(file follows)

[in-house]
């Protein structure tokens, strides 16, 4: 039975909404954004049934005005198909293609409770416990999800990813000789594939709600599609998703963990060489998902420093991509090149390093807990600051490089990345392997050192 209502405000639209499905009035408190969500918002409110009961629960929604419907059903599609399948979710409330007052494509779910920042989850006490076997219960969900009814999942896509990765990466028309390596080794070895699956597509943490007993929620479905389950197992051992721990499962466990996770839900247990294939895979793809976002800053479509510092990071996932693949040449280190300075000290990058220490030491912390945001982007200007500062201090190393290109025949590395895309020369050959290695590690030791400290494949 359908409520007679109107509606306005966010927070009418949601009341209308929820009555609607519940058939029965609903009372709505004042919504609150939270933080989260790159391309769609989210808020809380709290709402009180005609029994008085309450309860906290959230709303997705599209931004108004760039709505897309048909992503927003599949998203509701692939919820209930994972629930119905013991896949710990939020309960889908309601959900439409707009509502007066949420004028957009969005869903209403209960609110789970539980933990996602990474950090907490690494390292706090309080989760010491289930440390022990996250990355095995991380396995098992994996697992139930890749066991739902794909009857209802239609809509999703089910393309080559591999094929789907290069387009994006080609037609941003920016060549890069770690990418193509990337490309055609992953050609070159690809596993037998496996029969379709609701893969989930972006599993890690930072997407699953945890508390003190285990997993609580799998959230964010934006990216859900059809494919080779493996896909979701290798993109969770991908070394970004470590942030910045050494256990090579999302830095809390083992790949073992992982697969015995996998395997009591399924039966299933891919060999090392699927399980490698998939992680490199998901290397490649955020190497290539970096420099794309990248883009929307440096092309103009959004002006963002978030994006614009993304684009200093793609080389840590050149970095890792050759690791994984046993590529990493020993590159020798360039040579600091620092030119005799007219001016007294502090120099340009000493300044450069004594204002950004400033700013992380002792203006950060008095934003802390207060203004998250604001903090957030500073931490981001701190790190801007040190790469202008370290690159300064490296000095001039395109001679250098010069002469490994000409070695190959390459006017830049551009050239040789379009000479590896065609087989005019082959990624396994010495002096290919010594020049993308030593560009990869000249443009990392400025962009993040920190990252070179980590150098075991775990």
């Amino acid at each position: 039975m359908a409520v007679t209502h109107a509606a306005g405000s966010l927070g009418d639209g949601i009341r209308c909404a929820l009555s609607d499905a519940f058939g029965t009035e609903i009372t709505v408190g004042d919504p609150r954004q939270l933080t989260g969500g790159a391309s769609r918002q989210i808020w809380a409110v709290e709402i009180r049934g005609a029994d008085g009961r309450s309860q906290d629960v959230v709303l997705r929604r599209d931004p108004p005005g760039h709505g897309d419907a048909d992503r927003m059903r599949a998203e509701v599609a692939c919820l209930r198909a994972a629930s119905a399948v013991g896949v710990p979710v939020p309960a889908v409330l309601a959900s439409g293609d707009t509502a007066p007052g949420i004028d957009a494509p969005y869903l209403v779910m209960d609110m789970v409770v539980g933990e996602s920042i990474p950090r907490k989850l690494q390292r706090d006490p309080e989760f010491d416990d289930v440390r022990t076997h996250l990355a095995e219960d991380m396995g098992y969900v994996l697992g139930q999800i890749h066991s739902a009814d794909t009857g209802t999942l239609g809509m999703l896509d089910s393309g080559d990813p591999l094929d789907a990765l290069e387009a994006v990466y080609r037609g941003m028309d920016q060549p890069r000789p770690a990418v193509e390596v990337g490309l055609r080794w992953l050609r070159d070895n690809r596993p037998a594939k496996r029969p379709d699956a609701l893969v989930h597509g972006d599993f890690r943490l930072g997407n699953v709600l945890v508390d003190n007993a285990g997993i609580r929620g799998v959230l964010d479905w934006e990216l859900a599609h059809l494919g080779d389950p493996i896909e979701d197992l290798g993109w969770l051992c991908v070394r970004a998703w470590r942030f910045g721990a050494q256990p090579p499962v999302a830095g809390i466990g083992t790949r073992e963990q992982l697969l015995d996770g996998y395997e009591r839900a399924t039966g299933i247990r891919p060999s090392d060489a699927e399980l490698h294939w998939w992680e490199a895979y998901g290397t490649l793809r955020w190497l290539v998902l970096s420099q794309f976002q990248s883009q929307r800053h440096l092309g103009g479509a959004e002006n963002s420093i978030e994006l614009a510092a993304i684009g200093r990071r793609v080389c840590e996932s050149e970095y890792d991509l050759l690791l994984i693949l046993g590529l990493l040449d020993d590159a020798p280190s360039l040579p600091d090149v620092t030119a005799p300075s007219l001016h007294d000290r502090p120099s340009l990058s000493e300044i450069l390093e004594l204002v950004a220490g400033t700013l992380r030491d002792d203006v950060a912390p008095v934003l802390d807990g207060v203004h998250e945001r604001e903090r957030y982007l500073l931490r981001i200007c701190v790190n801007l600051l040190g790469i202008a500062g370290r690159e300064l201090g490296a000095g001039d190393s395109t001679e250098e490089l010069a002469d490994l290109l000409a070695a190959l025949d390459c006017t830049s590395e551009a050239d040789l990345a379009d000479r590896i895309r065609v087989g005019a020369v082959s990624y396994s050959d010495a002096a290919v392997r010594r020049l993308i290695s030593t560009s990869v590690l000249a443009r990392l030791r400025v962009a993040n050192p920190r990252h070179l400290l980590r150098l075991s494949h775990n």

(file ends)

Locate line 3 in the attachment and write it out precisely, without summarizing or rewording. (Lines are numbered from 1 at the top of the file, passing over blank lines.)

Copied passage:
């Amino acid at each position: 039975m359908a409520v007679t209502h109107a509606a306005g405000s966010l927070g009418d639209g949601i009341r209308c909404a929820l009555s609607d499905a519940f058939g029965t009035e609903i009372t709505v408190g004042d919504p609150r954004q939270l933080t989260g969500g790159a391309s769609r918002q989210i808020w809380a409110v709290e709402i009180r049934g005609a029994d008085g009961r309450s309860q906290d629960v959230v709303l997705r929604r599209d931004p108004p005005g760039h709505g897309d419907a048909d992503r927003m059903r599949a998203e509701v599609a692939c919820l209930r198909a994972a629930s119905a399948v013991g896949v710990p979710v939020p309960a889908v409330l309601a959900s439409g293609d707009t509502a007066p007052g949420i004028d957009a494509p969005y869903l209403v779910m209960d609110m789970v409770v539980g933990e996602s920042i990474p950090r907490k989850l690494q390292r706090d006490p309080e989760f010491d416990d289930v440390r022990t076997h996250l990355a095995e219960d991380m396995g098992y969900v994996l697992g139930q999800i890749h066991s739902a009814d794909t009857g209802t999942l239609g809509m999703l896509d089910s393309g080559d990813p591999l094929d789907a990765l290069e387009a994006v990466y080609r037609g941003m028309d920016q060549p890069r000789p770690a990418v193509e390596v990337g490309l055609r080794w992953l050609r070159d070895n690809r596993p037998a594939k496996r029969p379709d699956a609701l893969v989930h597509g972006d599993f890690r943490l930072g997407n699953v709600l945890v508390d003190n007993a285990g997993i609580r929620g799998v959230l964010d479905w934006e990216l859900a599609h059809l494919g080779d389950p493996i896909e979701d197992l290798g993109w969770l051992c991908v070394r970004a998703w470590r942030f910045g721990a050494q256990p090579p499962v999302a830095g809390i466990g083992t790949r073992e963990q992982l697969l015995d996770g996998y395997e009591r839900a399924t039966g299933i247990r891919p060999s090392d060489a699927e399980l490698h294939w998939w992680e490199a895979y998901g290397t490649l793809r955020w190497l290539v998902l970096s420099q794309f976002q990248s883009q929307r800053h440096l092309g103009g479509a959004e002006n963002s420093i978030e994006l614009a510092a993304i684009g200093r990071r793609v080389c840590e996932s050149e970095y890792d991509l050759l690791l994984i693949l046993g590529l990493l040449d020993d590159a020798p280190s360039l040579p600091d090149v620092t030119a005799p300075s007219l001016h007294d000290r502090p120099s340009l990058s000493e300044i450069l390093e004594l204002v950004a220490g400033t700013l992380r030491d002792d203006v950060a912390p008095v934003l802390d807990g207060v203004h998250e945001r604001e903090r957030y982007l500073l931490r981001i200007c701190v790190n801007l600051l040190g790469i202008a500062g370290r690159e300064l201090g490296a000095g001039d190393s395109t001679e250098e490089l010069a002469d490994l290109l000409a070695a190959l025949d390459c006017t830049s590395e551009a050239d040789l990345a379009d000479r590896i895309r065609v087989g005019a020369v082959s990624y396994s050959d010495a002096a290919v392997r010594r020049l993308i290695s030593t560009s990869v590690l000249a443009r990392l030791r400025v962009a993040n050192p920190r990252h070179l400290l980590r150098l075991s494949h775990n």